[37]         The defendant said something to the effect of “do you want round two?” or “do you want some more?” The plaintiff responded in the affirmative, I expect probably more reflexively than seriously, but did nothing physically to further engage with the defendant. Instead, the plaintiff reached into his pocket, took out his phone, and called 911.

[38]         At that point, the defendant and his wife left and went home.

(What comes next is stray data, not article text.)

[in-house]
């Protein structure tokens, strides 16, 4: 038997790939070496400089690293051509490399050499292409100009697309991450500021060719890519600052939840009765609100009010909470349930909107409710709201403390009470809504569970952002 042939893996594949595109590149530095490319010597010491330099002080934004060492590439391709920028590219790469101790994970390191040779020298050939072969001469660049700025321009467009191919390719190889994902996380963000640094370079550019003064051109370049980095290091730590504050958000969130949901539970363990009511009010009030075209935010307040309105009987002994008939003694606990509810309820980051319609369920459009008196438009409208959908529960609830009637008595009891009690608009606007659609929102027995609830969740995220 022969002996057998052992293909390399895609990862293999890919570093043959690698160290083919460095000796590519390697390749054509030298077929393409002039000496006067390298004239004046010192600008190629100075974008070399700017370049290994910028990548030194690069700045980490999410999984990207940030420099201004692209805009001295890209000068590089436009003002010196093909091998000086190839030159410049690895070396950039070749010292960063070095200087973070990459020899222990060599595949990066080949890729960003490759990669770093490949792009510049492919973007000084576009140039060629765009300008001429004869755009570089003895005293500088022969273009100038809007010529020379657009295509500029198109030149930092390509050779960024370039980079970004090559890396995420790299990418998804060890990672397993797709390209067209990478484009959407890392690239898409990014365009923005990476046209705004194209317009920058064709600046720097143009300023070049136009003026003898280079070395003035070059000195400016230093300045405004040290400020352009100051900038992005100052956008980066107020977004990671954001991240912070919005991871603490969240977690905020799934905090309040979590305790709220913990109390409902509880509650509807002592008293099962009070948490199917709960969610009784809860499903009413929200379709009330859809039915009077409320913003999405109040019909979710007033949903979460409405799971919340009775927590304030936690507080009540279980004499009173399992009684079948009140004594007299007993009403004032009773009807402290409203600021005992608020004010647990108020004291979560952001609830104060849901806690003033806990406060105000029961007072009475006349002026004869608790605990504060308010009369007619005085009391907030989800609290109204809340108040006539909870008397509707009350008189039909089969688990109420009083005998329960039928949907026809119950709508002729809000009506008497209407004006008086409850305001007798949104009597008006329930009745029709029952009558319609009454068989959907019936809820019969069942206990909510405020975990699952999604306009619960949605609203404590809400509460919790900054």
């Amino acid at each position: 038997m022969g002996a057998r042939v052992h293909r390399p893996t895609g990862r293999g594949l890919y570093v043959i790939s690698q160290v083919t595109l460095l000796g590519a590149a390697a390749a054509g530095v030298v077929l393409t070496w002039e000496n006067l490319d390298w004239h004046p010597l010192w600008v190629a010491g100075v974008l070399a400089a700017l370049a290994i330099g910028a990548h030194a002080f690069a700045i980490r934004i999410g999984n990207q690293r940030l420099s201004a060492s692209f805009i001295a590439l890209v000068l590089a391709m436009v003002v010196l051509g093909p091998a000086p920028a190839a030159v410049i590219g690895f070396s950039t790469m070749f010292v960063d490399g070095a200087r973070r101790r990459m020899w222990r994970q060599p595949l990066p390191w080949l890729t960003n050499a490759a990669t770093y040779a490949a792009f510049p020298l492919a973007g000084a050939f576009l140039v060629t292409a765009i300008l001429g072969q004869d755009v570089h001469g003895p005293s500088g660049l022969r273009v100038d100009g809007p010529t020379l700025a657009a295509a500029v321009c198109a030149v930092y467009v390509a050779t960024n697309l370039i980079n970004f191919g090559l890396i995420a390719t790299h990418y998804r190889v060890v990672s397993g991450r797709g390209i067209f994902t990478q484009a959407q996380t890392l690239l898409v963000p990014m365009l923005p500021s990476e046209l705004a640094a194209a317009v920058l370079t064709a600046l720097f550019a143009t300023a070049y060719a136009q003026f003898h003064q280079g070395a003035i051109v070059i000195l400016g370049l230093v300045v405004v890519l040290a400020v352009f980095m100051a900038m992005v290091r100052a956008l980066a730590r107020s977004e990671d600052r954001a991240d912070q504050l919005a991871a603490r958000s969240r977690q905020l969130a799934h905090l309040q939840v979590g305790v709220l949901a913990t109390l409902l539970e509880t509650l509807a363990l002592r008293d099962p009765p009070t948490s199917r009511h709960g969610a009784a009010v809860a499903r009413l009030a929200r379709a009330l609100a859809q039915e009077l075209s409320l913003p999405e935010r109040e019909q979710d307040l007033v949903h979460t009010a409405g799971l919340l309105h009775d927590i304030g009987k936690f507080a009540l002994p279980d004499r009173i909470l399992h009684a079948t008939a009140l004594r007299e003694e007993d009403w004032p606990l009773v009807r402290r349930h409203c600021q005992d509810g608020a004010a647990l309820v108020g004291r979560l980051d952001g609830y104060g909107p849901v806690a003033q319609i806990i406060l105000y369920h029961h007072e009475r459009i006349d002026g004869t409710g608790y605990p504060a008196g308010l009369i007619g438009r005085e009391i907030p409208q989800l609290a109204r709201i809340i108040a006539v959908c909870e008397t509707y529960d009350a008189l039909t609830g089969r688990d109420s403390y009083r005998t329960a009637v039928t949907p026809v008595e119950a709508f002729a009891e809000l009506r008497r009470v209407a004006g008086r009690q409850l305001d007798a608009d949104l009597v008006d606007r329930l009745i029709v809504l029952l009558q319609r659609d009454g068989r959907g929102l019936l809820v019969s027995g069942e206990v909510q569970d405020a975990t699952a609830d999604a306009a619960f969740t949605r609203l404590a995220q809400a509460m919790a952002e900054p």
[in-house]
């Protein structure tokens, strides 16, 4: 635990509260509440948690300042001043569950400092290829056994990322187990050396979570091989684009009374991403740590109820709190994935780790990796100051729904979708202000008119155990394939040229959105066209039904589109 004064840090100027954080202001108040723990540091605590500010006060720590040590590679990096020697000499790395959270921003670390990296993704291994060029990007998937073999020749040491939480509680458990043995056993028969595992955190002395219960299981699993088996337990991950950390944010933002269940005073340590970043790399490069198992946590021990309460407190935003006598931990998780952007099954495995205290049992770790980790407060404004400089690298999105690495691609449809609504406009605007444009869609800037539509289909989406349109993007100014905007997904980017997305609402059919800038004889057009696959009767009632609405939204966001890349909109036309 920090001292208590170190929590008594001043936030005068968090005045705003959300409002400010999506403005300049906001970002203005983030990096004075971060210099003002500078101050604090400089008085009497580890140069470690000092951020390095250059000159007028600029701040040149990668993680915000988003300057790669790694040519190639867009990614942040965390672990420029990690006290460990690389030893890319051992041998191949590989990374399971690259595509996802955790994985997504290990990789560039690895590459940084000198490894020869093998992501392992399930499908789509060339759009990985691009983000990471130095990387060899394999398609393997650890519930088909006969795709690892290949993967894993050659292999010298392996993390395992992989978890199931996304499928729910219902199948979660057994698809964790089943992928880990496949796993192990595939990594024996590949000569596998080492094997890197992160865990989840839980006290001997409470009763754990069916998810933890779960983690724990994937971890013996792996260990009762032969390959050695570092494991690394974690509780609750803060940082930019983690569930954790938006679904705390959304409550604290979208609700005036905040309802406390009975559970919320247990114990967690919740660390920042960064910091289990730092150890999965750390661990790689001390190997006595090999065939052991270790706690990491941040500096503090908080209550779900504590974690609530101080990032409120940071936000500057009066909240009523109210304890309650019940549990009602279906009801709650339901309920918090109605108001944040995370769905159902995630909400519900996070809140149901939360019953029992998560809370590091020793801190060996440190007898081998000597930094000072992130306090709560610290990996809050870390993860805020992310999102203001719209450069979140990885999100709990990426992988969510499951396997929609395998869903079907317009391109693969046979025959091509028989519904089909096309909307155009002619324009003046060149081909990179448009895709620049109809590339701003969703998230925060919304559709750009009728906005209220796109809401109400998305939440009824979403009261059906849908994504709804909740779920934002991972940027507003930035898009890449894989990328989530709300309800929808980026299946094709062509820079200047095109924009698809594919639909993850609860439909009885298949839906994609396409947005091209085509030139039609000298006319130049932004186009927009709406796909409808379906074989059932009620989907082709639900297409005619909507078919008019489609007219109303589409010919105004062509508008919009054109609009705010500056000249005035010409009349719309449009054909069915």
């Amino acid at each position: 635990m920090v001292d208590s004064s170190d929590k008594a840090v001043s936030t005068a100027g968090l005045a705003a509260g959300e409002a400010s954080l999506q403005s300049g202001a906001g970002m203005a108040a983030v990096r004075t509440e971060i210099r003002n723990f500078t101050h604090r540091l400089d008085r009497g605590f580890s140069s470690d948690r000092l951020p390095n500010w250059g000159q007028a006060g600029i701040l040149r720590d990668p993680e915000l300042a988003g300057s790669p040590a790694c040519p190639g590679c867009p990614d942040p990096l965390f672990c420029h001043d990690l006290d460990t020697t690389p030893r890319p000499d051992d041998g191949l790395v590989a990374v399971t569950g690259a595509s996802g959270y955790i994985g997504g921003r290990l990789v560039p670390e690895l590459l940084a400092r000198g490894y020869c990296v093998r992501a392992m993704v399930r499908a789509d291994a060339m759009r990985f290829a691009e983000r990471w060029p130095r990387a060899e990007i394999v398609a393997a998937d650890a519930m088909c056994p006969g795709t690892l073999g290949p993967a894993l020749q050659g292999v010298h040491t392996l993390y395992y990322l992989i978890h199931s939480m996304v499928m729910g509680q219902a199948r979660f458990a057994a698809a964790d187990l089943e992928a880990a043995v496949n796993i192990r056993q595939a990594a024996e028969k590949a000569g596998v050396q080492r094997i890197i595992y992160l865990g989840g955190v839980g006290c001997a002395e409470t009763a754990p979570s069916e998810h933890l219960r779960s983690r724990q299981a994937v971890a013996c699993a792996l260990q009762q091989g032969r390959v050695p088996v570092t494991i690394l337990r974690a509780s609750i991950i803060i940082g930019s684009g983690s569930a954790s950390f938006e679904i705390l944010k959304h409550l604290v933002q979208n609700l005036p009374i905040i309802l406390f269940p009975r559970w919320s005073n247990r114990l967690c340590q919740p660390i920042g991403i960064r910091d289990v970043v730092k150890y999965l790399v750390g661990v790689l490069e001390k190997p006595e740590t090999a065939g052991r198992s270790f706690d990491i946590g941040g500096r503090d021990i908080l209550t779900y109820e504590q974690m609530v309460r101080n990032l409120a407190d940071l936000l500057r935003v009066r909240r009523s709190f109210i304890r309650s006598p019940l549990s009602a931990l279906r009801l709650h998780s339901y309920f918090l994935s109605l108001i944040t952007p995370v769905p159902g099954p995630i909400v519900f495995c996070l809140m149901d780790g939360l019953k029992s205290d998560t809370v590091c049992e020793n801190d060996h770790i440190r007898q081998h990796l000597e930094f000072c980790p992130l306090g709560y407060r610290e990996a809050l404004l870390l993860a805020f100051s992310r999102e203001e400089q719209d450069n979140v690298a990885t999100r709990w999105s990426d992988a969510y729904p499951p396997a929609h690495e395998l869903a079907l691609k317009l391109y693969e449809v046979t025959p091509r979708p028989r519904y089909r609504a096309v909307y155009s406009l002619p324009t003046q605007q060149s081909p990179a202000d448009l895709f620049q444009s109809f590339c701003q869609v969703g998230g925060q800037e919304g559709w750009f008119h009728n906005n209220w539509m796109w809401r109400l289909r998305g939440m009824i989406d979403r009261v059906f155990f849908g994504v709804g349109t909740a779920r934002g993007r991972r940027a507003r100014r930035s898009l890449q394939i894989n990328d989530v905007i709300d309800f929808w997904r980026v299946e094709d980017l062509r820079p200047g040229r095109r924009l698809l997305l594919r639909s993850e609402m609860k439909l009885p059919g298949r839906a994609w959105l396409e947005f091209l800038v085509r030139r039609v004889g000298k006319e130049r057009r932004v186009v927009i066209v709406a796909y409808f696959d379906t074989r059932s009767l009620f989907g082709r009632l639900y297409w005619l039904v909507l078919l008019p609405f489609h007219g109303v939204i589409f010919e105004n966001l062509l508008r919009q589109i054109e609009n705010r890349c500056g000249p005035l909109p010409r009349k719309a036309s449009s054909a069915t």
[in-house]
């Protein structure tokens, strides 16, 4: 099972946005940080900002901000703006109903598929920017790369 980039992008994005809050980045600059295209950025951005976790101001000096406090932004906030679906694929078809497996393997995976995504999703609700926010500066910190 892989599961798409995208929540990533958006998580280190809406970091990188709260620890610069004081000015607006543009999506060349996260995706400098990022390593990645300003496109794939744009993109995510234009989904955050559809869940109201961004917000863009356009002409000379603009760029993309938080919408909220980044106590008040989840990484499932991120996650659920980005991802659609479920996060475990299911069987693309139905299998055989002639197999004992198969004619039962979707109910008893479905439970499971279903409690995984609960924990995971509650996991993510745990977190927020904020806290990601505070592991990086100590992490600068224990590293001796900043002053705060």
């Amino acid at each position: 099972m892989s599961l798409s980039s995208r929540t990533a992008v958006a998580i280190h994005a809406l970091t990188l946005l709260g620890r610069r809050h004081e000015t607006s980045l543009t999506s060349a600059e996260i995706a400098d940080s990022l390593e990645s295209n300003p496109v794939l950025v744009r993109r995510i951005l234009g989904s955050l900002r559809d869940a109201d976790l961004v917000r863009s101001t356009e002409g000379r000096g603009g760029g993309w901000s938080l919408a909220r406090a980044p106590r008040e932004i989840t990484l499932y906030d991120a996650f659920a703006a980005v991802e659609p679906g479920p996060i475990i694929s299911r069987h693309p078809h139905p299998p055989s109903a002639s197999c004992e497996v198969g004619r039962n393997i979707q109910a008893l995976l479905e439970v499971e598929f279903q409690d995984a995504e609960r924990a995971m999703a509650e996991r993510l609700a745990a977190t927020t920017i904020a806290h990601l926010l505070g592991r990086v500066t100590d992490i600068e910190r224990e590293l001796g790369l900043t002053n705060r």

[39]         In the course of the altercation, the plaintiff sustained an injury to his left temple area, an injury which is depicted in the photo marked Exhibit 6. I find that bruise was caused by a blow from the defendant.

[40]         It is also reasonable to conclude that Mr. Rycroft sustained minor injuries to his arm, his elbow area, and his hand, likely from going to the ground.

[41]         Finally, I accept that the plaintiff incurred some injury to his knees, also resulting from going to the ground.